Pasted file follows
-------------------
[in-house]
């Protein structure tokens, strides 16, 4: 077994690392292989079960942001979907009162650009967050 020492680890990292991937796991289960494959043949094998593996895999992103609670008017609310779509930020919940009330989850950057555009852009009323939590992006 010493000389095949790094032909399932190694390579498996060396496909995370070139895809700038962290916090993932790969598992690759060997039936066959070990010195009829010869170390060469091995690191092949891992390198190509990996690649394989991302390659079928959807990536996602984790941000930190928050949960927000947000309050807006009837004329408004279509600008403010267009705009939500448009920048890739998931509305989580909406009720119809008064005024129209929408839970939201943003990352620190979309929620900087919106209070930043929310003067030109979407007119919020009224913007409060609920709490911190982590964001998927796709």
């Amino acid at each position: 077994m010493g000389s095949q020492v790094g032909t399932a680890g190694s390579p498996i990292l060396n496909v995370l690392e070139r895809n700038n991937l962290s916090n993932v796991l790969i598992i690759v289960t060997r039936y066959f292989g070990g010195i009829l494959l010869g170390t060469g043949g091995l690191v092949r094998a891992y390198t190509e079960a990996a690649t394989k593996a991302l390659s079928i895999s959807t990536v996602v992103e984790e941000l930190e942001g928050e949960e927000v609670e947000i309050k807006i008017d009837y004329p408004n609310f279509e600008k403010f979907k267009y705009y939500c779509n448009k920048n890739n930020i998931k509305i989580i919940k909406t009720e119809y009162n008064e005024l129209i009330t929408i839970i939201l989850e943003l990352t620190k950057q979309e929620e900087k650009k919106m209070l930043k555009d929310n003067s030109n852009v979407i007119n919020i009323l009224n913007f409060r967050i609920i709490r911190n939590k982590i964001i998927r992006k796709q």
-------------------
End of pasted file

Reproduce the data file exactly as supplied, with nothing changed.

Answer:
[in-house]
């Protein structure tokens, strides 16, 4: 077994690392292989079960942001979907009162650009967050 020492680890990292991937796991289960494959043949094998593996895999992103609670008017609310779509930020919940009330989850950057555009852009009323939590992006 010493000389095949790094032909399932190694390579498996060396496909995370070139895809700038962290916090993932790969598992690759060997039936066959070990010195009829010869170390060469091995690191092949891992390198190509990996690649394989991302390659079928959807990536996602984790941000930190928050949960927000947000309050807006009837004329408004279509600008403010267009705009939500448009920048890739998931509305989580909406009720119809008064005024129209929408839970939201943003990352620190979309929620900087919106209070930043929310003067030109979407007119919020009224913007409060609920709490911190982590964001998927796709």
């Amino acid at each position: 077994m010493g000389s095949q020492v790094g032909t399932a680890g190694s390579p498996i990292l060396n496909v995370l690392e070139r895809n700038n991937l962290s916090n993932v796991l790969i598992i690759v289960t060997r039936y066959f292989g070990g010195i009829l494959l010869g170390t060469g043949g091995l690191v092949r094998a891992y390198t190509e079960a990996a690649t394989k593996a991302l390659s079928i895999s959807t990536v996602v992103e984790e941000l930190e942001g928050e949960e927000v609670e947000i309050k807006i008017d009837y004329p408004n609310f279509e600008k403010f979907k267009y705009y939500c779509n448009k920048n890739n930020i998931k509305i989580i919940k909406t009720e119809y009162n008064e005024l129209i009330t929408i839970i939201l989850e943003l990352t620190k950057q979309e929620e900087k650009k919106m209070l930043k555009d929310n003067s030109n852009v979407i007119n919020i009323l009224n913007f409060r967050i609920i709490r911190n939590k982590i964001i998927r992006k796709q």